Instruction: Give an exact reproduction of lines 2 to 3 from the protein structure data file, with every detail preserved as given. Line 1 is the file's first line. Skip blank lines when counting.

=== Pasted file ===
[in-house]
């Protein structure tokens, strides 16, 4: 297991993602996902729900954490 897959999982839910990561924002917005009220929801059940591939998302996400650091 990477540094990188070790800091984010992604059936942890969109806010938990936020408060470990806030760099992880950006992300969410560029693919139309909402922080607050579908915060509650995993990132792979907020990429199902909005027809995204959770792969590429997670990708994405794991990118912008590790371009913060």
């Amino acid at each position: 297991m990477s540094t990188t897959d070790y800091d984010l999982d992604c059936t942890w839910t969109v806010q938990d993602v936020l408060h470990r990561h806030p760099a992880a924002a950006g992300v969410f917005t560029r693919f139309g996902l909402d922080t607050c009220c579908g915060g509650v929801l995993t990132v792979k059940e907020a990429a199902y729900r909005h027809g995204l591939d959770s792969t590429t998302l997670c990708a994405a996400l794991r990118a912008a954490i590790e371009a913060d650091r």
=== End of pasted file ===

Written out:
């Protein structure tokens, strides 16, 4: 297991993602996902729900954490 897959999982839910990561924002917005009220929801059940591939998302996400650091 990477540094990188070790800091984010992604059936942890969109806010938990936020408060470990806030760099992880950006992300969410560029693919139309909402922080607050579908915060509650995993990132792979907020990429199902909005027809995204959770792969590429997670990708994405794991990118912008590790371009913060």
């Amino acid at each position: 297991m990477s540094t990188t897959d070790y800091d984010l999982d992604c059936t942890w839910t969109v806010q938990d993602v936020l408060h470990r990561h806030p760099a992880a924002a950006g992300v969410f917005t560029r693919f139309g996902l909402d922080t607050c009220c579908g915060g509650v929801l995993t990132v792979k059940e907020a990429a199902y729900r909005h027809g995204l591939d959770s792969t590429t998302l997670c990708a994405a996400l794991r990118a912008a954490i590790e371009a913060d650091r």